Nurse-Midwives Provide Another Kind Of Birthing Experience
To have a hospital birth or a home birth? On the one side, a fear of unnecessary interventions and on the other a nervousness about “what if?” When Santa Cruz pediatrician Raelene Walker found out she was pregnant, she chose a third option of working with a midwife in a hospital setting.
“I think midwives can safely deliver the majority of babies,” explains Dr. Walker, “because, for the most part, birth is a normal life-event, not a medical one.” When people think of working with a midwife, their perception is of a home birth. While home birth is a wonderful option for many women, the reality is that ninety-six percent of all midwife attended births take place in a hospital with Certified Nurse-Midwives (CNMs). Dr. Walker’s experience with her first pregnancy made her choices for her second delivery clear, “With my first child I lived in a town where all normal pregnancies were delivered by CNMs, and so when I was pregnant with my second child, midwife care just felt like the obvious choice.”
Local mom, Amy Wimmer, had both her girls, now ages two and four with a CNM. Her father is a doctor, and he encouraged her to find a good OB-GYN to care for her during her pregnancy, emphasizing the potential medical complications. “I really wanted to find someone who I felt I could trust to keep the experience as natural as possible. I wanted a birth without all of the pathological interventions; with someone who would take the time to explain what was happening and who valued my opinions.” When Amy talked with friends in the community about their birth experiences, she found the idea of midwifery care appealing, as she would have an advocate for normal birth within the hospital setting.
In Santa Cruz, the overall average for primary cesarean sections is twenty percent; using a CNM cuts that number in half. CNMs are licensed health care practitioners educated in the two disciplines of nursing and midwifery and are certified by the American Midwifery Certification Board. Approximately eighty percent of them also have a Master’s Degree. By taking an active role in quality control and hospital protocol meetings, local CNMs work to keep normal birthing standards a priority.
California leads the nation in midwife assisted births, with almost double the number of any other state. In Santa Cruz, approximately twenty percent of births are by hospital-based midwives, while CNMs delivered close to ten percent of all vaginal births in hospitals nationwide. The availability of midwifery care in the United States has been rapidly growing, supported by published research which demonstrates that CNMs provide high quality outcomes, high levels of patient satisfaction and lower overall costs due to not performing unnecessary, invasive and expensive technological interventions. Midwives are becoming more widely available primarily due to their popularity among patients.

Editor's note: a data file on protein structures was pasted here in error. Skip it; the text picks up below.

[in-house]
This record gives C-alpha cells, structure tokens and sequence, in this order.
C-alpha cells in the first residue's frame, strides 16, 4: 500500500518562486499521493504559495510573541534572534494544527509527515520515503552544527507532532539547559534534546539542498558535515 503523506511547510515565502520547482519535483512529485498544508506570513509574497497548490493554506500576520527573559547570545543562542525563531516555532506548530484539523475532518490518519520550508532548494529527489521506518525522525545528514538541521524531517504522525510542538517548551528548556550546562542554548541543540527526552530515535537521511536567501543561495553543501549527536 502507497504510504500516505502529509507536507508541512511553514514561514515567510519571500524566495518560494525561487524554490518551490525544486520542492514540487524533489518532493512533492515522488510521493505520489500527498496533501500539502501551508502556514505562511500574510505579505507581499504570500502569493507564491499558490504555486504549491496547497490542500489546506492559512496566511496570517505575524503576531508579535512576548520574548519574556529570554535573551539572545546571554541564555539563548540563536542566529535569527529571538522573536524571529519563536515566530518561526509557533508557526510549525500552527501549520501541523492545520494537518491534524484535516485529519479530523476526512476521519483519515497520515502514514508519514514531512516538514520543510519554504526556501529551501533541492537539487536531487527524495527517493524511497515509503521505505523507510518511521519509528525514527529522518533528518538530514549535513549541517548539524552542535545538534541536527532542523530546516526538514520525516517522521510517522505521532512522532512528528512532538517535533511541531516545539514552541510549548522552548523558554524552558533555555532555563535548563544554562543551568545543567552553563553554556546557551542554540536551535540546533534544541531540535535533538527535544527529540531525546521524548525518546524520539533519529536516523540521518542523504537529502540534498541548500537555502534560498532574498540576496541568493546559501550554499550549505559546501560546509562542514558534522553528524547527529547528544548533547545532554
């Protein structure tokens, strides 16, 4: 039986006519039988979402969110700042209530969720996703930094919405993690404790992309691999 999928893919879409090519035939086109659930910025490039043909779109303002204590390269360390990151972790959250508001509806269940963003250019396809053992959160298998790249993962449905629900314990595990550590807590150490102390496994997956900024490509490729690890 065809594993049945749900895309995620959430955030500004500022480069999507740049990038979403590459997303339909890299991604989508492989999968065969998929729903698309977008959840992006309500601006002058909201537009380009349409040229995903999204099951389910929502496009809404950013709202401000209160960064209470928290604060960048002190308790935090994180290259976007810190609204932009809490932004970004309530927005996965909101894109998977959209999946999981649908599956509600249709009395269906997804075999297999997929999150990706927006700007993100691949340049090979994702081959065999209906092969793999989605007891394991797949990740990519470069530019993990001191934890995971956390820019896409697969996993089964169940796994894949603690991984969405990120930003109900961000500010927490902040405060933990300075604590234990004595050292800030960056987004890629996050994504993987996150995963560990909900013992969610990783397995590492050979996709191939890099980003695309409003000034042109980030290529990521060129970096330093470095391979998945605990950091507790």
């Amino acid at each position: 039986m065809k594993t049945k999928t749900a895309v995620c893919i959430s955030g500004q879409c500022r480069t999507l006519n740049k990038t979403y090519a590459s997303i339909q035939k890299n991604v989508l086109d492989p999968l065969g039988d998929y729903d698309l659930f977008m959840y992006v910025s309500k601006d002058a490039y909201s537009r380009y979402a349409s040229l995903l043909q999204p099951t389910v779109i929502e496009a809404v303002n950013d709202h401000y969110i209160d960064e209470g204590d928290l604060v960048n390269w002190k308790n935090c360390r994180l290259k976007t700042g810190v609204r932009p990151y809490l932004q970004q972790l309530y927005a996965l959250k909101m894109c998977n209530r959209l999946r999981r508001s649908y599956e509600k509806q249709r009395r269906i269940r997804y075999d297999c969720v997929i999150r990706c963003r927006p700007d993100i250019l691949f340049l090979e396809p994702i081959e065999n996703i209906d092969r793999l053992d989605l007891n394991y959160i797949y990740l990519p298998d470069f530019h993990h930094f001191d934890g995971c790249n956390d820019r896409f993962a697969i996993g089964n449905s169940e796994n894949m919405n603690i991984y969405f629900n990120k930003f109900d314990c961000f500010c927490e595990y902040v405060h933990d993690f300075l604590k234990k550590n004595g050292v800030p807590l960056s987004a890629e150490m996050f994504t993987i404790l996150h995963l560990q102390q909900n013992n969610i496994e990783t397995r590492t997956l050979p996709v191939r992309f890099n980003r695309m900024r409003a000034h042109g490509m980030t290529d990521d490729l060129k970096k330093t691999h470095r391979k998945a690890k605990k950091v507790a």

When Amy began researching her options, she found that both Dominican Hospital and Sutter Maternity Center offered midwife care. There are currently five CNMs working in Santa Cruz County providing prenatal care and in-hospital deliveries as well as gynecologic care for both well-women and problem visits. When she went to meet with her midwife for her first prenatal visit, Amy was reassured to learn that she offered all of the same comprehensive options for care that an OB-GYN would, including all the latest testing and ultrasound technology. However, in addition to these medical choices, her prenatal care visits were longer and more personal. She felt like her midwife really took the time to listen to her concerns and offer support. She was also reassured to learn that her CNM planned to arrive at the hospital when she was in active labor and stay with her all the way through her delivery.
The CNMs from left to right: Margann Mentor, Timmi Pereira, Leora Fromm, Kris Ayer and Meredith Hammig.
When she first decided to choose a CNM for care, Amy believed that she would be supported in her desire for a non-medicated birth. Her midwife assured her that she would recommend many non-medical pain coping techniques such as walking, position changes, and laboring in a tub, but she also clarified that if Amy should change her mind, an epidural was an option. While CNMs are trained in techniques for supporting women in labor without medical pain relief, they are equally comfortable working with the hospital anesthesiologist to provide medication in labor as well. The goal of midwifery care is to assist patients in making whatever choices are right for their particular birth experience, so that women feel supported and empowered.
When the day came for Amy to have her first baby, she arrived at the hospital in very early labor. Her family shared their concerns and emphasized her medical options, but her midwife reassured her about her prospects for a normal delivery. She went on to have a quick and easy delivery with her midwife by her side. When she got pregnant for the second time, she knew that the in-hospital midwife option was the perfect choice for her. In discussing her overall experiences Amy emphasized her personalized care explaining, “A lot of people assume that choosing to deliver in the hospital means that you give up all control. Before my labor I made a list of preferences: low-lighting; quiet environment; no medication; the freedom to birth in the position of my choice. I felt like for both of my deliveries, all of these preferences were honored.”
Leora Fromm is a CNM who has been delivering babies in Santa Cruz hospitals for the past ten years. She is currently working at OBGYN Associates of Santa Cruz. Her two children, ages six and nine, were born at home. She received her nursing degree from Columbia University, and her master’s degree at UCSF.
Photos by Gayle Mitchell
Nurse-Midwives Provide Another Kind Of Birthing Experience
By Leora Fromm